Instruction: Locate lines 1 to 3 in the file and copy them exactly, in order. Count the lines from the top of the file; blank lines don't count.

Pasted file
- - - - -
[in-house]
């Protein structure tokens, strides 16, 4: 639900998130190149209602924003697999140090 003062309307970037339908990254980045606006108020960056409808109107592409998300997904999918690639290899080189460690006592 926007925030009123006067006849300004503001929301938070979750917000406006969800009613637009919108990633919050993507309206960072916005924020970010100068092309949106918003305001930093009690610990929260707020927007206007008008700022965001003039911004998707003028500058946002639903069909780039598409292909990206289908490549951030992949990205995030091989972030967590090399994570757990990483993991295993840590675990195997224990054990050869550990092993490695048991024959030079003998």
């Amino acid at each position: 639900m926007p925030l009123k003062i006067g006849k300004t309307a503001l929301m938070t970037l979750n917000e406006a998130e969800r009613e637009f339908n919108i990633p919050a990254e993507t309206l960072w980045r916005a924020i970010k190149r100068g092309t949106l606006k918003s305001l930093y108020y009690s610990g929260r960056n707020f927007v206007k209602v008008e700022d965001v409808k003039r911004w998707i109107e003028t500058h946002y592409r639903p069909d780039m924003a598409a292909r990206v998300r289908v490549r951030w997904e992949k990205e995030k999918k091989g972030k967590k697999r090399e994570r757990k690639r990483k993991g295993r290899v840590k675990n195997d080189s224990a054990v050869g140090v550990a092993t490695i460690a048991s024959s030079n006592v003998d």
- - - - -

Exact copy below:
[in-house]
């Protein structure tokens, strides 16, 4: 639900998130190149209602924003697999140090 003062309307970037339908990254980045606006108020960056409808109107592409998300997904999918690639290899080189460690006592 926007925030009123006067006849300004503001929301938070979750917000406006969800009613637009919108990633919050993507309206960072916005924020970010100068092309949106918003305001930093009690610990929260707020927007206007008008700022965001003039911004998707003028500058946002639903069909780039598409292909990206289908490549951030992949990205995030091989972030967590090399994570757990990483993991295993840590675990195997224990054990050869550990092993490695048991024959030079003998």
């Amino acid at each position: 639900m926007p925030l009123k003062i006067g006849k300004t309307a503001l929301m938070t970037l979750n917000e406006a998130e969800r009613e637009f339908n919108i990633p919050a990254e993507t309206l960072w980045r916005a924020i970010k190149r100068g092309t949106l606006k918003s305001l930093y108020y009690s610990g929260r960056n707020f927007v206007k209602v008008e700022d965001v409808k003039r911004w998707i109107e003028t500058h946002y592409r639903p069909d780039m924003a598409a292909r990206v998300r289908v490549r951030w997904e992949k990205e995030k999918k091989g972030k967590k697999r090399e994570r757990k690639r990483k993991g295993r290899v840590k675990n195997d080189s224990a054990v050869g140090v550990a092993t490695i460690a048991s024959s030079n006592v003998d």